Q: From your findings, are there recommendations that you can offer to behavioral health providers?
A: FC refrains from making general recommendations to BH care providers. Instead, we provide them with as much data as possible so they can make better-informed decisions about Soldiers care.
Q: What is the future of Fusion Cell?
A: Short-term goals include expanding services to cover Active Duty Soldiers in Japan and Korea, effectively becoming the FC for the Pacific Regional Medical Command, and partnering with the Embedded Behavioral Health teams being stood up at Schofield Barracks. The long term goal is to replicate FC throughout the remaining regions in the Enterprise. End interview.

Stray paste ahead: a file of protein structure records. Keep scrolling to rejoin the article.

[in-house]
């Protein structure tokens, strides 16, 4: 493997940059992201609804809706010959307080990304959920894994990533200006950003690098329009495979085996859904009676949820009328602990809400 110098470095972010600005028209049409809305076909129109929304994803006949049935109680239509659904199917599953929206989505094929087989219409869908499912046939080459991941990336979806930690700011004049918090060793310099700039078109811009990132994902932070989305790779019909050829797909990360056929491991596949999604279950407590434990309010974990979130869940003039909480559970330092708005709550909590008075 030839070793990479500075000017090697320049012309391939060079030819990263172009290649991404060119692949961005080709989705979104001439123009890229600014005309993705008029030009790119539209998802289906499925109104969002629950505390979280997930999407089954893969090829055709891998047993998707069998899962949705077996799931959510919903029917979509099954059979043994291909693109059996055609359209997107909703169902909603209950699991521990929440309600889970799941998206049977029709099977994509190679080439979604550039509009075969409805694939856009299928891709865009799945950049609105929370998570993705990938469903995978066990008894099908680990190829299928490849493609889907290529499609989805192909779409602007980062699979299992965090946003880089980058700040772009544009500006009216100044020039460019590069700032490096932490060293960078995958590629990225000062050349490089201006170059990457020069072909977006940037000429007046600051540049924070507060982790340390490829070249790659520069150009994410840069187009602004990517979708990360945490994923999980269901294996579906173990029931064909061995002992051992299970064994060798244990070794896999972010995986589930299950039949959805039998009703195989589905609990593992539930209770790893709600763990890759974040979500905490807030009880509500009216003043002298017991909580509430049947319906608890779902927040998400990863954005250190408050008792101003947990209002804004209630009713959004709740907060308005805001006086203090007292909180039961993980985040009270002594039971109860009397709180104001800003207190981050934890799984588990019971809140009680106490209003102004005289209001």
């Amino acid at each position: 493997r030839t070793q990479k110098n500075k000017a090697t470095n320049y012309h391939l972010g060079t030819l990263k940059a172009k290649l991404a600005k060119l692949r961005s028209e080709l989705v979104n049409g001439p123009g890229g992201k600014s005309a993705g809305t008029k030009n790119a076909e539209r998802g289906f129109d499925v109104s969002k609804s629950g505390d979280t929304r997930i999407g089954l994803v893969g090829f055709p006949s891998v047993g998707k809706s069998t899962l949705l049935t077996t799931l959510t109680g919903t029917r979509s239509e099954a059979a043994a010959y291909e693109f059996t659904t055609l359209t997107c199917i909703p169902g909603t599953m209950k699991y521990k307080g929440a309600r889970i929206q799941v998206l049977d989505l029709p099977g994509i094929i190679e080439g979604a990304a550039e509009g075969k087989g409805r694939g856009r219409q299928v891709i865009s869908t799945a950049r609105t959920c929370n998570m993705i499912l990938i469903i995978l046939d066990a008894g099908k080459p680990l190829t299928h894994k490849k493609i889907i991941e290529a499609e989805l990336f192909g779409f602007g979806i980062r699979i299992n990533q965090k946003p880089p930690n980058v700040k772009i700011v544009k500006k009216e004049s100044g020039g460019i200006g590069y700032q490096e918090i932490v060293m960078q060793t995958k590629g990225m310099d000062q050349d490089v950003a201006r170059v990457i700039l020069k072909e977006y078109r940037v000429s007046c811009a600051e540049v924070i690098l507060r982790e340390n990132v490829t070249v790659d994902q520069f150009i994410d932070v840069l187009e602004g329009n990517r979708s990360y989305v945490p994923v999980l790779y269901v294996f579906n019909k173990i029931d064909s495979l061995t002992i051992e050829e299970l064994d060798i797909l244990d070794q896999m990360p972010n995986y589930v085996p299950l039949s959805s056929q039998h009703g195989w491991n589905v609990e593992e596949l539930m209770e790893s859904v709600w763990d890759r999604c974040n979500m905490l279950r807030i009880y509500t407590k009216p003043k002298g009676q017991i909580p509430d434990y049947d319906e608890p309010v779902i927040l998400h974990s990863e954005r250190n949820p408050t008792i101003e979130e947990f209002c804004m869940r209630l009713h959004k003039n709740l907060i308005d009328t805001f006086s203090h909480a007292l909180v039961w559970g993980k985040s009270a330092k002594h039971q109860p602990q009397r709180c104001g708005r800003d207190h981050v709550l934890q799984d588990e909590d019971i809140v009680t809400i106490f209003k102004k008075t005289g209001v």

In closing, it appears that Fusion Cell is creating a much needed partnership between Commanders and BH providers to improve the care of Service Members. The efforts of Fusion Cell, in combining information from multiple sources, identifying the specific stressors and at-risk Service Members, and enabling Commanders and Medical personnel to be more aware of these issues, may also be serving to reduce the stigma that Service Members face in obtaining BH treatment. While this is a pilot program in the Pacific, we look forward to how this might be expanded in other areas to further inform BH treatment and recommendations.